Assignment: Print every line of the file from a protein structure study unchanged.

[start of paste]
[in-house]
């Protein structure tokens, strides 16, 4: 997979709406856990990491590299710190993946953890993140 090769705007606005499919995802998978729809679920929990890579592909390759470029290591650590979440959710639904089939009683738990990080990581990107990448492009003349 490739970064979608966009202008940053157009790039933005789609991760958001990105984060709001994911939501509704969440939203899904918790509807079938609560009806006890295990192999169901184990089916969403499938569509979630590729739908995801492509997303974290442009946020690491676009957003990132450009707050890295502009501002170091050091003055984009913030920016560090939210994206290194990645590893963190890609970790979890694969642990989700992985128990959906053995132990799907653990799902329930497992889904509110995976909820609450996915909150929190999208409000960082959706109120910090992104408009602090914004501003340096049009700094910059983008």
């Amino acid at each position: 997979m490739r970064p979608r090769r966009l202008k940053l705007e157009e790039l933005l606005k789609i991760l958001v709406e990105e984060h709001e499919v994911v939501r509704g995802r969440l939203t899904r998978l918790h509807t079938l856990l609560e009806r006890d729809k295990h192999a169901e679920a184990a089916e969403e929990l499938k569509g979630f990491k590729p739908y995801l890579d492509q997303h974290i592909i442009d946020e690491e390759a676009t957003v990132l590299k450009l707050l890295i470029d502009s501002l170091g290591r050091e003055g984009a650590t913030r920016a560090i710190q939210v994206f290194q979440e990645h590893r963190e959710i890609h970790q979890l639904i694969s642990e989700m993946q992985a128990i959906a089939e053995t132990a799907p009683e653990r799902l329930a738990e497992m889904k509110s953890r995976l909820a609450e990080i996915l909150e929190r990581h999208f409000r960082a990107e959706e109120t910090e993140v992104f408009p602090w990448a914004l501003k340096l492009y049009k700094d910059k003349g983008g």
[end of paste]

[in-house]
């Protein structure tokens, strides 16, 4: 997979709406856990990491590299710190993946953890993140 090769705007606005499919995802998978729809679920929990890579592909390759470029290591650590979440959710639904089939009683738990990080990581990107990448492009003349 490739970064979608966009202008940053157009790039933005789609991760958001990105984060709001994911939501509704969440939203899904918790509807079938609560009806006890295990192999169901184990089916969403499938569509979630590729739908995801492509997303974290442009946020690491676009957003990132450009707050890295502009501002170091050091003055984009913030920016560090939210994206290194990645590893963190890609970790979890694969642990989700992985128990959906053995132990799907653990799902329930497992889904509110995976909820609450996915909150929190999208409000960082959706109120910090992104408009602090914004501003340096049009700094910059983008």
């Amino acid at each position: 997979m490739r970064p979608r090769r966009l202008k940053l705007e157009e790039l933005l606005k789609i991760l958001v709406e990105e984060h709001e499919v994911v939501r509704g995802r969440l939203t899904r998978l918790h509807t079938l856990l609560e009806r006890d729809k295990h192999a169901e679920a184990a089916e969403e929990l499938k569509g979630f990491k590729p739908y995801l890579d492509q997303h974290i592909i442009d946020e690491e390759a676009t957003v990132l590299k450009l707050l890295i470029d502009s501002l170091g290591r050091e003055g984009a650590t913030r920016a560090i710190q939210v994206f290194q979440e990645h590893r963190e959710i890609h970790q979890l639904i694969s642990e989700m993946q992985a128990i959906a089939e053995t132990a799907p009683e653990r799902l329930a738990e497992m889904k509110s953890r995976l909820a609450e990080i996915l909150e929190r990581h999208f409000r960082a990107e959706e109120t910090e993140v992104f408009p602090w990448a914004l501003k340096l492009y049009k700094d910059k003349g983008g």